Rose Philippine Duchesne was born in 1769 in Grenoble, France. Against her parents’ wishes, she entered the convent at age 19. During the French Revolution, the convent closed, so she cared for the poor and sick. After the war, she joined the Society of the Sacred Heart.
Philippine grew up listening to stories about missionaries in America. It became her lifelong dream to go to America and work with the Native Americans. In 1818, at age 49, she traveled to America. She landed in New Orleans, where the bishop sent her up the Mississippi River to St. Louis and the nearby colony of St. Charles, Missouri. There she founded a school for girls. Cold and hunger forced her to leave St. Charles. Then she founded the first Catholic school for Native Americans in Florissant, Missouri. She created several schools and houses for her nuns in the United States.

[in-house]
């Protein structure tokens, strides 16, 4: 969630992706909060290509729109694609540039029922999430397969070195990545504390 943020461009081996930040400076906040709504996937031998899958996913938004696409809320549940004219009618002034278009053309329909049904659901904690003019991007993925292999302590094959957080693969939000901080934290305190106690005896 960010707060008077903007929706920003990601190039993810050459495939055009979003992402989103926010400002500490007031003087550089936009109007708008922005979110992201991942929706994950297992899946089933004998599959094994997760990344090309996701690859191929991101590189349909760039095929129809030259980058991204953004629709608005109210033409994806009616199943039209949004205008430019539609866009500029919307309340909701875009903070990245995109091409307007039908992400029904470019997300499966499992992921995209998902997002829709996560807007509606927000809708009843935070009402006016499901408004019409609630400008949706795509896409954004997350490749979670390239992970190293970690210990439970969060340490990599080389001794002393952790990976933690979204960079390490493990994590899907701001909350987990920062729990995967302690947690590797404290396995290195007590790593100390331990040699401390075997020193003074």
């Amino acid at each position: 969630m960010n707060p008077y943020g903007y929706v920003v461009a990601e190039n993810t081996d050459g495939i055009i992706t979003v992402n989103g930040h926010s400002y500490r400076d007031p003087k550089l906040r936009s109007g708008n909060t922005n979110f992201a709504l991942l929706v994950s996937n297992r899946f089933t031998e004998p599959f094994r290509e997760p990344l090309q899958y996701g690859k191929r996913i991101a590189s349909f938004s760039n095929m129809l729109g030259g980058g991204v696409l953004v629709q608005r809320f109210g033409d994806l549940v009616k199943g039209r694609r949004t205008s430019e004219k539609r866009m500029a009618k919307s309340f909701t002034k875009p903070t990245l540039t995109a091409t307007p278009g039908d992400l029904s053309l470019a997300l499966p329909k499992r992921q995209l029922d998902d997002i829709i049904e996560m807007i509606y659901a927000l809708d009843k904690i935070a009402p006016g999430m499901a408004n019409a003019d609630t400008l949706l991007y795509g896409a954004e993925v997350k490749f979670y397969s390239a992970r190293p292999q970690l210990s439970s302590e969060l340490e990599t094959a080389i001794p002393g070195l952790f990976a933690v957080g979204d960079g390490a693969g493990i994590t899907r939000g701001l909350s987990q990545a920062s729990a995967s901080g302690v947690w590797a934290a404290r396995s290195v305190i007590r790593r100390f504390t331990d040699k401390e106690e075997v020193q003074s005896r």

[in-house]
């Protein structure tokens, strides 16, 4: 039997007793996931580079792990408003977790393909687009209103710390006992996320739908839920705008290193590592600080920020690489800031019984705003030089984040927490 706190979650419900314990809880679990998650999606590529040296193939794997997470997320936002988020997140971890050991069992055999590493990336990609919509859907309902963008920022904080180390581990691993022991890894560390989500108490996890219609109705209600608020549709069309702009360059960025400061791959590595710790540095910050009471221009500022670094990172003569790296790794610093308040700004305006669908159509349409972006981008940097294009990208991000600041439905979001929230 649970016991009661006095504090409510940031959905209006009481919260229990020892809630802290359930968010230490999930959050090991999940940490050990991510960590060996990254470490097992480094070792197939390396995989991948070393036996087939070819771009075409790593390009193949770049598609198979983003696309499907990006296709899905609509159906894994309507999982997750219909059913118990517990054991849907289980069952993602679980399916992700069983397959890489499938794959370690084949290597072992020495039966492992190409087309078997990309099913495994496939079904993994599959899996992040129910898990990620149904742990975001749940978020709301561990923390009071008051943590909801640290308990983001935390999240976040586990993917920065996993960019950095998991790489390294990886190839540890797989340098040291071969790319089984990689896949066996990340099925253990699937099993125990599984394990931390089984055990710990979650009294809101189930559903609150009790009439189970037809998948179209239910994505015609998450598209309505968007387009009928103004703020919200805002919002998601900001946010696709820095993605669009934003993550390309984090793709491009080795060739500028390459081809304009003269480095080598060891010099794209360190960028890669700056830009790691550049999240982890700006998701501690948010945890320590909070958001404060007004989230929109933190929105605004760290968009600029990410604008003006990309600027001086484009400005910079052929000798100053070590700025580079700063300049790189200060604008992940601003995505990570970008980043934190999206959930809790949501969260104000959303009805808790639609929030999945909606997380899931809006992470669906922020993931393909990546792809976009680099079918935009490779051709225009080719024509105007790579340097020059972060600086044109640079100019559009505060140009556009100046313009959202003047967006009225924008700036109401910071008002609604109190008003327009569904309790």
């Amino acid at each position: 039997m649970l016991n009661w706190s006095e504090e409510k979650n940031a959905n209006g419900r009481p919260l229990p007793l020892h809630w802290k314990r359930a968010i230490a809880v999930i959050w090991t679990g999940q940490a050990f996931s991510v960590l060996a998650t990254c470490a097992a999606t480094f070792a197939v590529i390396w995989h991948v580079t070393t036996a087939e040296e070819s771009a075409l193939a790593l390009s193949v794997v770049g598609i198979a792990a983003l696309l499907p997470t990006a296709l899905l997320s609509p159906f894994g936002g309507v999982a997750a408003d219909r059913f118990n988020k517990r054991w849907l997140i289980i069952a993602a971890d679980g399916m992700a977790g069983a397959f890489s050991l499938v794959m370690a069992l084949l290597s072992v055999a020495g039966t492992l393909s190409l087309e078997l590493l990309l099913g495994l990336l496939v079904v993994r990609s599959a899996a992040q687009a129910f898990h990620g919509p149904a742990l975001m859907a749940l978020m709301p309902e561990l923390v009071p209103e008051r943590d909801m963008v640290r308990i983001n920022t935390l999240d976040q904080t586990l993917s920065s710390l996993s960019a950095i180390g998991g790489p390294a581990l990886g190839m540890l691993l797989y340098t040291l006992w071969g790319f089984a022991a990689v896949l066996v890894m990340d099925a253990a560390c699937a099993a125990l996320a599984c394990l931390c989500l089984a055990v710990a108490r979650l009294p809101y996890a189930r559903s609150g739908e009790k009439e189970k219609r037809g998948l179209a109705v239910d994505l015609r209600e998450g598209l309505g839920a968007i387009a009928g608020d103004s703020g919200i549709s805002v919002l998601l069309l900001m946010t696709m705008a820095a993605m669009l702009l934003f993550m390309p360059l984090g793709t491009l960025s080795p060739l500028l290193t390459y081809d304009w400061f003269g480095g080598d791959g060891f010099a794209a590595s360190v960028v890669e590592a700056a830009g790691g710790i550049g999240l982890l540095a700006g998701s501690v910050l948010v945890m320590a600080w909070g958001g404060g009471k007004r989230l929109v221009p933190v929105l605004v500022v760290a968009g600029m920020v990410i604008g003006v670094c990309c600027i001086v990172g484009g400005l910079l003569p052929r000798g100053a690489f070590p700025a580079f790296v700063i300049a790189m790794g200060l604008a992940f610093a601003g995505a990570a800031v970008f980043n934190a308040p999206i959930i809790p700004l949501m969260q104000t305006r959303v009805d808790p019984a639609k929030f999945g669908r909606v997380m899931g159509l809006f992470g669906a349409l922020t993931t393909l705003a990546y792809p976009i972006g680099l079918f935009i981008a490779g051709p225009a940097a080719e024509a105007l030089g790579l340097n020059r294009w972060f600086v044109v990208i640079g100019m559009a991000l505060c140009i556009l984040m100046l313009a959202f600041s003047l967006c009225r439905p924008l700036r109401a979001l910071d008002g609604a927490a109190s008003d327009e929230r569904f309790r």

She was 72 when a mission was founded at Sugar Creek, Kansas, with Native Americans. Although she was retired and in ill health, she was invited along. Since she never was able to learn the language, she spent her days in prayer. Other missionaries taught the people. She became known as “Woman-Who-Prays-Always.” She died in 1852 at age 83.